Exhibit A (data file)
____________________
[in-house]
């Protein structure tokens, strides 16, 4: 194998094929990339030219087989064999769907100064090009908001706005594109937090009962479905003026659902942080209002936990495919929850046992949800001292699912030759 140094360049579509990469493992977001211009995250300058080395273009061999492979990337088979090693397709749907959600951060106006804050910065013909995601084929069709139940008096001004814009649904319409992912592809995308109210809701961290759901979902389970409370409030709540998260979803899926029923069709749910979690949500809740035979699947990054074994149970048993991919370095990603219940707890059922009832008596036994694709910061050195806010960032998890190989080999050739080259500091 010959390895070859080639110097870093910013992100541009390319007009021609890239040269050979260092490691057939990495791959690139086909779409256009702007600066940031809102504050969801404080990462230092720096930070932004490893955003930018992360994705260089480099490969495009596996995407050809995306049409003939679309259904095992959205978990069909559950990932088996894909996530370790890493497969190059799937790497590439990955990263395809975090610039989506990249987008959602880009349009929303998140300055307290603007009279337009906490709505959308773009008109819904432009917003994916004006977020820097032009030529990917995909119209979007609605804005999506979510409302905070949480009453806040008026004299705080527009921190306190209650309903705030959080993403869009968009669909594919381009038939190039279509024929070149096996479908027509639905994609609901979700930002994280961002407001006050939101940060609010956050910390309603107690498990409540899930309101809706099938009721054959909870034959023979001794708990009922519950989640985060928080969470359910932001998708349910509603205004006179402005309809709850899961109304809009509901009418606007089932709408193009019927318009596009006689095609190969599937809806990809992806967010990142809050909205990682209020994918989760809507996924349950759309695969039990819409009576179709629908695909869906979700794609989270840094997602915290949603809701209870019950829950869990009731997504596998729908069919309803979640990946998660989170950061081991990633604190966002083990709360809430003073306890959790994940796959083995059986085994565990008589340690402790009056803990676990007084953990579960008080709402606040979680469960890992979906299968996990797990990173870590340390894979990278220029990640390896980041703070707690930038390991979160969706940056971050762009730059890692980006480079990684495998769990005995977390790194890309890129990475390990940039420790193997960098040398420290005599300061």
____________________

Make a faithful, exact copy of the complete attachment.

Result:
[in-house]
């Protein structure tokens, strides 16, 4: 194998094929990339030219087989064999769907100064090009908001706005594109937090009962479905003026659902942080209002936990495919929850046992949800001292699912030759 140094360049579509990469493992977001211009995250300058080395273009061999492979990337088979090693397709749907959600951060106006804050910065013909995601084929069709139940008096001004814009649904319409992912592809995308109210809701961290759901979902389970409370409030709540998260979803899926029923069709749910979690949500809740035979699947990054074994149970048993991919370095990603219940707890059922009832008596036994694709910061050195806010960032998890190989080999050739080259500091 010959390895070859080639110097870093910013992100541009390319007009021609890239040269050979260092490691057939990495791959690139086909779409256009702007600066940031809102504050969801404080990462230092720096930070932004490893955003930018992360994705260089480099490969495009596996995407050809995306049409003939679309259904095992959205978990069909559950990932088996894909996530370790890493497969190059799937790497590439990955990263395809975090610039989506990249987008959602880009349009929303998140300055307290603007009279337009906490709505959308773009008109819904432009917003994916004006977020820097032009030529990917995909119209979007609605804005999506979510409302905070949480009453806040008026004299705080527009921190306190209650309903705030959080993403869009968009669909594919381009038939190039279509024929070149096996479908027509639905994609609901979700930002994280961002407001006050939101940060609010956050910390309603107690498990409540899930309101809706099938009721054959909870034959023979001794708990009922519950989640985060928080969470359910932001998708349910509603205004006179402005309809709850899961109304809009509901009418606007089932709408193009019927318009596009006689095609190969599937809806990809992806967010990142809050909205990682209020994918989760809507996924349950759309695969039990819409009576179709629908695909869906979700794609989270840094997602915290949603809701209870019950829950869990009731997504596998729908069919309803979640990946998660989170950061081991990633604190966002083990709360809430003073306890959790994940796959083995059986085994565990008589340690402790009056803990676990007084953990579960008080709402606040979680469960890992979906299968996990797990990173870590340390894979990278220029990640390896980041703070707690930038390991979160969706940056971050762009730059890692980006480079990684495998769990005995977390790194890309890129990475390990940039420790193997960098040398420290005599300061």